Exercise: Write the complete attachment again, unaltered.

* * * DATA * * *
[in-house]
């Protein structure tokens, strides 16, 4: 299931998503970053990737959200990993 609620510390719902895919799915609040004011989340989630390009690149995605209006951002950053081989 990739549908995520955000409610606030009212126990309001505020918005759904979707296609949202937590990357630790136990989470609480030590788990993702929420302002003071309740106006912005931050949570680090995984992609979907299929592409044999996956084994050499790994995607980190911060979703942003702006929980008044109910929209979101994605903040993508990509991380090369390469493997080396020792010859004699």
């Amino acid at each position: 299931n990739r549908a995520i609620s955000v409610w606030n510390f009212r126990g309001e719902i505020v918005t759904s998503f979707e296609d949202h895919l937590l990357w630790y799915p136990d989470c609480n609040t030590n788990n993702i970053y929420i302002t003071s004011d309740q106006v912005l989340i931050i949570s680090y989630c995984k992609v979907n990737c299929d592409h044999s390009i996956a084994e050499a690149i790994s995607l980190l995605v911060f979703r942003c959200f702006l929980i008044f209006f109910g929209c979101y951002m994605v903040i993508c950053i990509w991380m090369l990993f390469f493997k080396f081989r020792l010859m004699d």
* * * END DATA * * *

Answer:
[in-house]
């Protein structure tokens, strides 16, 4: 299931998503970053990737959200990993 609620510390719902895919799915609040004011989340989630390009690149995605209006951002950053081989 990739549908995520955000409610606030009212126990309001505020918005759904979707296609949202937590990357630790136990989470609480030590788990993702929420302002003071309740106006912005931050949570680090995984992609979907299929592409044999996956084994050499790994995607980190911060979703942003702006929980008044109910929209979101994605903040993508990509991380090369390469493997080396020792010859004699």
């Amino acid at each position: 299931n990739r549908a995520i609620s955000v409610w606030n510390f009212r126990g309001e719902i505020v918005t759904s998503f979707e296609d949202h895919l937590l990357w630790y799915p136990d989470c609480n609040t030590n788990n993702i970053y929420i302002t003071s004011d309740q106006v912005l989340i931050i949570s680090y989630c995984k992609v979907n990737c299929d592409h044999s390009i996956a084994e050499a690149i790994s995607l980190l995605v911060f979703r942003c959200f702006l929980i008044f209006f109910g929209c979101y951002m994605v903040i993508c950053i990509w991380m090369l990993f390469f493997k080396f081989r020792l010859m004699d």